Dr. Marcus Groppe, Nuffield Laboratory of Ophthalmology
Chris - Taking a present example, the cochlear implant has been around since the 1970s and has helped over 200,000 profoundly deaf people to regain some sense of their hearing.
Well now, the stage is set for the visual equivalent of the cochlear implant and a team based at Oxford University are developing an implant that will return sight to people who have lost their natural vision, owing to disease processes like the disease retinitis pigmentosa.
We’re joined by Dr. Marcus Groppe who’s from the Nuffield Laboratory of Ophthalmology. Let’s first of all look at what the disease is that you're trying to remedy. So, can you just fill us in on what retinitis pigmentosa is?
Marcus - Retinitis pigmentosa is a genetic disease, so a condition which is passed from generation to generation and it’s kind of a mixed bag of conditions which are all grouped under the same name.
The main problem is that patients with this condition will lose their photoreceptors. So in our eye, at the back of the eye, we have a layer of cells which make up the retina, which works a bit like a sensor in a camera, or a film in a camera. One layer of the retina, the photoreceptors, convert light energy into an electric impulse.
Patients with retinitis pigmentosa have genetic defects which don't allow these photoreceptors to work properly over a long time and within their lifetime, they will get more and more degeneration of photoreceptors. Most of these patients are initially affected by losing peripheral vision and night vision, but later on, quite a lot of these patients loose central vision and eventually end up being blind.
Chris - And their diseases manifest just within those photoreceptor cells that convert the light waves into electrical signals, but presumably, you leave the other structures in the eye, including critically the optic nerve, intact?
Marcus - Yes, and most patients, if you wait long enough, there will be some more degeneration in layers of the retina which make up cells which form the optic nerve. But by the time patients actually become blind, the ganglion cells which form the optic nerve are still intact in most of these patients.
Chris - So if you can get signals back into them, then you can help them to experience at least some semblance of vision again. Is that your starting hypothesis?
Marcus - That is exactly the idea behind the retina implant. So the retina implant we are using in our clinical trials which will start very shortly here in Oxford, is a chip which contains light sensors and an amplifier which converts the light energy into an electric impulse and then can connect to the ganglion cells so that the information of light is sent to the brain via the optic nerve.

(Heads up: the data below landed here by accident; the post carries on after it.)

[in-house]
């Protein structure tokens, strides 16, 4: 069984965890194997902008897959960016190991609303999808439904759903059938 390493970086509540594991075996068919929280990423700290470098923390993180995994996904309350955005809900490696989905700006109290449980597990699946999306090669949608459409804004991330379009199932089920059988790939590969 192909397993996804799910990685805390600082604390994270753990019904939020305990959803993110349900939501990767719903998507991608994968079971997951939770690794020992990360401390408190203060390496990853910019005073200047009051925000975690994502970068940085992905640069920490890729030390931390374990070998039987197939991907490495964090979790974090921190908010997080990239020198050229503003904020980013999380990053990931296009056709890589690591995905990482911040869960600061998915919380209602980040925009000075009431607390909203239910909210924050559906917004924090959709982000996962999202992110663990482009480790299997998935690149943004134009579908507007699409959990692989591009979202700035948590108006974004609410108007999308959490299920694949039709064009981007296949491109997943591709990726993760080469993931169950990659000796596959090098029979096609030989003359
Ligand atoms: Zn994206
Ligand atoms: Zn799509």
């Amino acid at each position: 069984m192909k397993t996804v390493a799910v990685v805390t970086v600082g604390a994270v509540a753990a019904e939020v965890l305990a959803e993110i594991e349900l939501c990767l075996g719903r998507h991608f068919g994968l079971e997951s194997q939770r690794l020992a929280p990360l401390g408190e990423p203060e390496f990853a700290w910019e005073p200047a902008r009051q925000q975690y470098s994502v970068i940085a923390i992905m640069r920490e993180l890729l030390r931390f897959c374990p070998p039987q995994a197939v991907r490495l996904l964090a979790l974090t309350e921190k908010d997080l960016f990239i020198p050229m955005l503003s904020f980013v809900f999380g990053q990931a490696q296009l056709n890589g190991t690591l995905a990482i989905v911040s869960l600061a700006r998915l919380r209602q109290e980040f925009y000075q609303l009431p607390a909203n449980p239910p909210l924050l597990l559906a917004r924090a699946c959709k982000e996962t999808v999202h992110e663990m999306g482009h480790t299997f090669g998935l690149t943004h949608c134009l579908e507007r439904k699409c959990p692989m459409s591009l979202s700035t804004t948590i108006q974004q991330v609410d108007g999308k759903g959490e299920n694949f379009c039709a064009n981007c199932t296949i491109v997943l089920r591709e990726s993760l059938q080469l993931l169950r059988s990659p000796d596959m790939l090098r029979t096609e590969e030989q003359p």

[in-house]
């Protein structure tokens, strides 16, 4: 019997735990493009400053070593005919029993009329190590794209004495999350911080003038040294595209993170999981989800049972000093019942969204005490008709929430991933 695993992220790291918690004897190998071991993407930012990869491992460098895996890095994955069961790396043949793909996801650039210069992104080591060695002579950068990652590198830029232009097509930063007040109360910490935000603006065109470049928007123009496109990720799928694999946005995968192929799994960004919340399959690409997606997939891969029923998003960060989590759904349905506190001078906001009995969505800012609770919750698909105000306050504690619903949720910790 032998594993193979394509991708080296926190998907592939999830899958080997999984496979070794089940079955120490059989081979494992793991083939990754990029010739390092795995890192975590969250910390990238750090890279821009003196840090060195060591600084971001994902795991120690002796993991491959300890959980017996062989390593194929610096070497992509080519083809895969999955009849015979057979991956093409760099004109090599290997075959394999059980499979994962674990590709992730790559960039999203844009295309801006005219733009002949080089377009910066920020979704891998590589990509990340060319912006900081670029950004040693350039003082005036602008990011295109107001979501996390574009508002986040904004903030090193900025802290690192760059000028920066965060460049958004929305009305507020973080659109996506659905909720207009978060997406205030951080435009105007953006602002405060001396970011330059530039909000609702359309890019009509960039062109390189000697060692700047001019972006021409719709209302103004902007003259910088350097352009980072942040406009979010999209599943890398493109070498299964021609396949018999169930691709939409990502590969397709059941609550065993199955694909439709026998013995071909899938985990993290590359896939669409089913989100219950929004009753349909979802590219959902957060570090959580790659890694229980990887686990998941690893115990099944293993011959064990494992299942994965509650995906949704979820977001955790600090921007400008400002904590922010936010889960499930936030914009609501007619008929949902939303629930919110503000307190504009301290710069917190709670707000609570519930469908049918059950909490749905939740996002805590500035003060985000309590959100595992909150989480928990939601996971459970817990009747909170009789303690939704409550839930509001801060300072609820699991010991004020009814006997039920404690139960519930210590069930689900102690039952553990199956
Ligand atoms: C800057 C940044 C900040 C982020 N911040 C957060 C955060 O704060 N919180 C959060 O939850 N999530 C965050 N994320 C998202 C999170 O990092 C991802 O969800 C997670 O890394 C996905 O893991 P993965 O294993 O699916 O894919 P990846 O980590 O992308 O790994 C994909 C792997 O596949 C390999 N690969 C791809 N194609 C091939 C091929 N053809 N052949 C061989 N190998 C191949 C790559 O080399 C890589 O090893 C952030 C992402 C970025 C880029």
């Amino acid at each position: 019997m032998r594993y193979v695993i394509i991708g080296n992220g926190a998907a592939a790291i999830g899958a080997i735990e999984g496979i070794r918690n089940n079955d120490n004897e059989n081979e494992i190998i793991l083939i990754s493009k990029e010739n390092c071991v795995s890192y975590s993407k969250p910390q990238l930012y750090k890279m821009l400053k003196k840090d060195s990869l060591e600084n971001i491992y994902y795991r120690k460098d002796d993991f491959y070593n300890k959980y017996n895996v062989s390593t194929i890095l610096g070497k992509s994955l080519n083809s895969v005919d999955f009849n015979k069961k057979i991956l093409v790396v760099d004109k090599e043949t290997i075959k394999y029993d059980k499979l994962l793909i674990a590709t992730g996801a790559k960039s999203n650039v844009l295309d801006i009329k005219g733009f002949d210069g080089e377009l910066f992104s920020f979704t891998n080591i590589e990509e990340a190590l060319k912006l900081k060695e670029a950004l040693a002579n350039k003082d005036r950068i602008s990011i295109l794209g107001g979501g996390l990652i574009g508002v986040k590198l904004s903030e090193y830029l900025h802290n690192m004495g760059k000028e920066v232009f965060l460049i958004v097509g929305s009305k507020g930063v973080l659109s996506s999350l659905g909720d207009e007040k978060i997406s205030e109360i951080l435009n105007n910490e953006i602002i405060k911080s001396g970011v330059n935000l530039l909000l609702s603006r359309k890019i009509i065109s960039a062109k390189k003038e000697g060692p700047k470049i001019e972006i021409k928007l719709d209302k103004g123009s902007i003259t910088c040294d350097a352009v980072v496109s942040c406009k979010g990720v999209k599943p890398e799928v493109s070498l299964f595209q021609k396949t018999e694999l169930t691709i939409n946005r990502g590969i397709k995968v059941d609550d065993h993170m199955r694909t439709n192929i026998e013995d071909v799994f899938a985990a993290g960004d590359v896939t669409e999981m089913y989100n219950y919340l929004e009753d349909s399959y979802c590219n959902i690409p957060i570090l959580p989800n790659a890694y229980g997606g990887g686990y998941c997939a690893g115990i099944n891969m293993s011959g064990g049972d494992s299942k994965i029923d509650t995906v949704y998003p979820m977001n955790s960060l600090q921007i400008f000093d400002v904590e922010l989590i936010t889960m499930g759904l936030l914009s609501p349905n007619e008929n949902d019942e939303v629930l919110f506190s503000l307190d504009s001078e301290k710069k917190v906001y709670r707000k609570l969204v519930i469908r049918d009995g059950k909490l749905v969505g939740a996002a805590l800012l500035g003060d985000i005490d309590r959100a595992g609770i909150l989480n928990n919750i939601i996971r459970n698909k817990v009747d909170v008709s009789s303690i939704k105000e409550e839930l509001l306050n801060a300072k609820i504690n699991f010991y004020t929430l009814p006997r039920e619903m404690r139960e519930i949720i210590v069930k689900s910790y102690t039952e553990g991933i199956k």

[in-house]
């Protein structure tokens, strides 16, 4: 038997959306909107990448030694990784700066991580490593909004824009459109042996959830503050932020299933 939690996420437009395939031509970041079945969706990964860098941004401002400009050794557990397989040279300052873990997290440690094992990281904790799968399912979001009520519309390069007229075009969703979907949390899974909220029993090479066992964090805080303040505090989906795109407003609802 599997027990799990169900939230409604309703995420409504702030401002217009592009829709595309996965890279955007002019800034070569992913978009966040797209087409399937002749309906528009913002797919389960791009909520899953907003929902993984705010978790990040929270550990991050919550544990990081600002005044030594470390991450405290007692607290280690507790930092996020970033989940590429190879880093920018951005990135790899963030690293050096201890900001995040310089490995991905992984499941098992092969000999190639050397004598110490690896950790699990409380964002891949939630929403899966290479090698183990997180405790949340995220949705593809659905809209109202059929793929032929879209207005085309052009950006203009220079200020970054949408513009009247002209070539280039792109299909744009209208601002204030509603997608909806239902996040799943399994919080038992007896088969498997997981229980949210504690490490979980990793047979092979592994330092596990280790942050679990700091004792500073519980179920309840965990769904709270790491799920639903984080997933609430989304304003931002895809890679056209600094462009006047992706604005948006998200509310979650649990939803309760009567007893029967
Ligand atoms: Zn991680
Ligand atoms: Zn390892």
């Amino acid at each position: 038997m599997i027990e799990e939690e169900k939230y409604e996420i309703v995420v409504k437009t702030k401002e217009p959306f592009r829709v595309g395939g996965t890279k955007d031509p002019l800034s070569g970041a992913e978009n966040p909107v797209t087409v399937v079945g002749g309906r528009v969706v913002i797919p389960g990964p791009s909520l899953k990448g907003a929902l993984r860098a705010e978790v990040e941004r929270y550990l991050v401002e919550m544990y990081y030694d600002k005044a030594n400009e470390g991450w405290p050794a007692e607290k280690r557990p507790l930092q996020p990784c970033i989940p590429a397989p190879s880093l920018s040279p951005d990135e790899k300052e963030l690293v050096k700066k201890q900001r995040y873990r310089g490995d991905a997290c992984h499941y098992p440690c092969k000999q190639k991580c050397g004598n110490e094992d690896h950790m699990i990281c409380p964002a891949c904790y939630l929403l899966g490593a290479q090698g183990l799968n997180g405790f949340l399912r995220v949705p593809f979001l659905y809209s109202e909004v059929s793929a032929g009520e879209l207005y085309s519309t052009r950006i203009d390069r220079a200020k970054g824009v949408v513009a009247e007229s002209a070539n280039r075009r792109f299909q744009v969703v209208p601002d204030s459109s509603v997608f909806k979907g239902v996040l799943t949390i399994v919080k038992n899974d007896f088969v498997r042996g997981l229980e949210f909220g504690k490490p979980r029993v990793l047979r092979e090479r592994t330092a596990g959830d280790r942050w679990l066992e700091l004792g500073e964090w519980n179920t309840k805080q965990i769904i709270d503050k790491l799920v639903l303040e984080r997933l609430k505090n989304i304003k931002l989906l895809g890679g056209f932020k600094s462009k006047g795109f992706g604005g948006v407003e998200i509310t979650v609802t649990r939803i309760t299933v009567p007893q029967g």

Chris - So because you've lost the photoreceptors, the bits that see the light, your chip takes the place of those photoreceptors you've lost and then couples itself onto these ganglion cells that make the optic nerve that would transmit that signal into the brain?
Marcus - That is correct and the chip sits exactly at the same place where the photoreceptors used to be before the degeneration took place.
Chris - Wow! How big is it then?
Marcus - The actual active part of the chip is 3x3 mm and contains 1,500 light sensors, which gives you obviously a quite pixelated picture but theoretically can give enough information for patients to be able read big letters again. The main aim is to give patients who are completely blind some visual sensation back which helps them in everyday situations. For example, to find a door frame or to see a plate in front of them on a table, or to find things in their environment which they misplaced, which is very difficult for a blind patient who is only reliant on his feel and touch sensation.
Chris - How do you get the chip in, in the first place?
Marcus - It is an operation where a pocket of fluid is created via an injection underneath the retina to create some space for the chip to slide in and then a tunnel is created through the sclera which is the wide leathery bit of the eye, and the chip is then sliding towards the centre of our retina, the macula and the fovea, and is placed just underneath these structures because that allows the highest density of ganglion cells to project the best quality of picture to the brain.
Chris - And how do you power the chip?
Marcus - With the same technology as it is for cochlear implants. So it is a magnetic plate sitting behind the ear and the chip is then powered by electromagnetic power, so everybody runs around with a small battery pack which then clicks onto the skin behind the ear via a magnet.
Chris - And what data have you got so far that this is going to be a success? The fact that you're going into humans argues that you must have satisfied enormous amounts of regulation and other preliminary data requirements to show that this is likely to work, but how soon do you expect to see results?
Marcus - At this stage, we are involved in a multicentre trial in Oxford here, so most of the work for this type of chip, and there are few other type of chips, was done in Tubingen in Germany, Currently, the state is that at this stage 1 trial, 11 patients have been implanted in Germany, and we will be starting to implant hopefully in a few months in Oxford in the first patient.
Chris - And how many people are you going to do in total? When will you know whether or not you've got a success on your hands? What’s the long term follow up here?
Marcus - The trial is set to follow these patients up for one year and depending on the outcome, we are planning to do 18 patients in altogether 5 centres but that can be extended to about 32 patients.